Stuyvesant and Lockers: The Right or Wrong Combination?

An investigation on how Stuyvesants students utilize their lockers.

Reading Time: 4 minutes

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By Aishwarjya Barua

Every Stuyvesant student is familiar with the daily routine before the first bell of the day—the walk across the Tribeca bridge, the satisfying beep of the ID scanners (or perhaps a birthday song)—and for many, a visit to their lockers.

In classic high school movies like “Mean Girls” or “The Breakfast Club,” lockers are unforgettable—they’re the place where boy meets girl, where dares and duels are held, and where bonds are broken and ties are made. Though not as compelling as the lives of fictional alter egos, Stuyvesant students use their lockers for a wide variety of functions, whether it be for school, after-school activities, or midday-snacks storage spaces.

For many students, lockers serve as a rite of passage from middle to high school. These students had to learn to adjust to locker-life upon entering Stuyvesant. Freshman Ilana Livshits recalled her first few weeks adjusting to Stuyvesant, or more specifically, Stuyvesant’s lockers: “A really funny story was that because [my middle school], Mark Twain, didn’t have lockers, I was being a dumb freshman, and in the first weeks, it was really difficult to open my locker, and once, I just went home without taking my stuff out.” Livshits’s situation, however, is not unique. Sophomore Sabrina Chen, for instance, also did not use lockers in middle school.

“We used to have closets instead of lockers where we dropped off our jackets and picked them up at the end of the day,” she said. This alternative approach, however, created major issues. Chen stated that her belongings often fell from the closet hooks, and at the end of the day, bags, jackets, and notebooks would be scattered in complete disarray.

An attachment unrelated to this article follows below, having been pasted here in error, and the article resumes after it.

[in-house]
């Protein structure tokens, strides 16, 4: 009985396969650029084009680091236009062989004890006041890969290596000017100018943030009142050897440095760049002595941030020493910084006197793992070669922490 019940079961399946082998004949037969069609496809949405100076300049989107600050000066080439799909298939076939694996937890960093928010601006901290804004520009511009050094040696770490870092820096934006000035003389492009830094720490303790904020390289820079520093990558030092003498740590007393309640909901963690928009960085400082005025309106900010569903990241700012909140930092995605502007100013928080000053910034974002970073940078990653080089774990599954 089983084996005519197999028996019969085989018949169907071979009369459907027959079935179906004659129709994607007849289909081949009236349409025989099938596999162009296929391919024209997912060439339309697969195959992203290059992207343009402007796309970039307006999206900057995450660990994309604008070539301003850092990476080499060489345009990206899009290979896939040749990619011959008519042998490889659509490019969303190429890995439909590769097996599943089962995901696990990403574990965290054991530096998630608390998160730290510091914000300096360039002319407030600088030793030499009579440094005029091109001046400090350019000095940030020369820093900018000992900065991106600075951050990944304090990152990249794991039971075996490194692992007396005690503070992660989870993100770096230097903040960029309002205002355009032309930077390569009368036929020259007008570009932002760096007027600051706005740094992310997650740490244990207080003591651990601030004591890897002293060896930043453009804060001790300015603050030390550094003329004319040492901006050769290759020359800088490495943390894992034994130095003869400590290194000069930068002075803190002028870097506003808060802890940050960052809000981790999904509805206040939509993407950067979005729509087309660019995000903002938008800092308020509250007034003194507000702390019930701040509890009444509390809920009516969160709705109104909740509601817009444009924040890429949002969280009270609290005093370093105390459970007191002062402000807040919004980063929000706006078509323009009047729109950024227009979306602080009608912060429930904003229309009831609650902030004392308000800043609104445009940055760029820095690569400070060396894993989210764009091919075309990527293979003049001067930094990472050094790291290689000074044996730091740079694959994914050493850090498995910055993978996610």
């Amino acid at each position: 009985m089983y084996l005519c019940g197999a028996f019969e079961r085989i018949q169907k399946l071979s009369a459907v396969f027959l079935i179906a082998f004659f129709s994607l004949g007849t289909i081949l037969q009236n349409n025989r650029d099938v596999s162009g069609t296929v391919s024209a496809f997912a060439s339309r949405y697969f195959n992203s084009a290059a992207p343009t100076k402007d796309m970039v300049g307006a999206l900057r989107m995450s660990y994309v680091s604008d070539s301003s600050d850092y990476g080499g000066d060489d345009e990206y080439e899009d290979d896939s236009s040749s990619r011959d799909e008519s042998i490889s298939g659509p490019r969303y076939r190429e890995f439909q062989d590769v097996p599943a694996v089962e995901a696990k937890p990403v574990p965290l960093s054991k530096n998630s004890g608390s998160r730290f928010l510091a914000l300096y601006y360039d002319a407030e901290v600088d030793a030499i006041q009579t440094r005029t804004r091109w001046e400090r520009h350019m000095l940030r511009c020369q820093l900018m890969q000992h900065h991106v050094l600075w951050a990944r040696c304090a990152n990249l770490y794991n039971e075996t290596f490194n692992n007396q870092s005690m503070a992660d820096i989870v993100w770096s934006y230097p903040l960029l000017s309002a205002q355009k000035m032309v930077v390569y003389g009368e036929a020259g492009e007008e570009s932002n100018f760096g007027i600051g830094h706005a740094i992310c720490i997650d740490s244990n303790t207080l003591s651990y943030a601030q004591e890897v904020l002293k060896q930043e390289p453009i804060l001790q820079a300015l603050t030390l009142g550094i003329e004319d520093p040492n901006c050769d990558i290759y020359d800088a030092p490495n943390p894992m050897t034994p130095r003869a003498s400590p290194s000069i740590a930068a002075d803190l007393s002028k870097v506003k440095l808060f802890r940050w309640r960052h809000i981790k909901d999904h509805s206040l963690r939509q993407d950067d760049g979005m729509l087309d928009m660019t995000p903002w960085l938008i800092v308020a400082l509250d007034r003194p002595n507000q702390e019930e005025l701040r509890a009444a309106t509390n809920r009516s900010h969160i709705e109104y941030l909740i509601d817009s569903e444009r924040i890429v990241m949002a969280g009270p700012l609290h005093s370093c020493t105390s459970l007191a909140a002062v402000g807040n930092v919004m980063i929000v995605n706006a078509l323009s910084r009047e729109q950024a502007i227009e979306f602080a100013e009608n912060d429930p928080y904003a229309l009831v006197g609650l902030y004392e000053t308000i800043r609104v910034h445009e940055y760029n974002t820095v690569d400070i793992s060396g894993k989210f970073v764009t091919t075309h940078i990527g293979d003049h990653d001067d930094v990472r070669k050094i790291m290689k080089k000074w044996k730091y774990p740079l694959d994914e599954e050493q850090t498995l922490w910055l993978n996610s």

Some Stuyvesant students prefer the middle school version of lockers. In the middle school that an anonymous freshman attended, lockers served as a form of personal expression and community. Students often decorated their lockers, and during birthdays, they would adorn friends’ lockers with stickers, heartfelt images, and birthday gifts.

For some, lockers serve a more practical purpose. Junior Kaitlyn Lee was not provided with a hallway locker in middle school. She believes, however, that she would not have used it much anyway: “If I did have a locker in middle school, I don’t think I would have used it as much as I do in Stuy now because I had a lot less traveling to do. My school was only three floors,” she explained. Now that Lee has ten floors to climb and much more of a burden to carry, Lee appreciates the accessibility of lockers a lot more. “They make life at Stuy a little easier,” she said.

Sophomore Kripamoye Biswas agreed with Lee: “Some schools don’t have lockers, and then they have kids with broken backs.”

While some love lockers for their convenience, others don’t agree. It’s a tradition at Stuyvesant for upperclassmen to have priority to lower-floor lockers. As a result, freshmen are faced with a major inconvenience because they are assigned lockers on the eighth, ninth, or tenth floors. Freshman Aaron Hui spoke for a majority of the freshman population at Stuyvesant when he described the inconvenience of having a locker on such a high floor. “You have to go all the way to the eighth to tenth floors, so that’s quite inefficient, especially during passing,” Hui shared.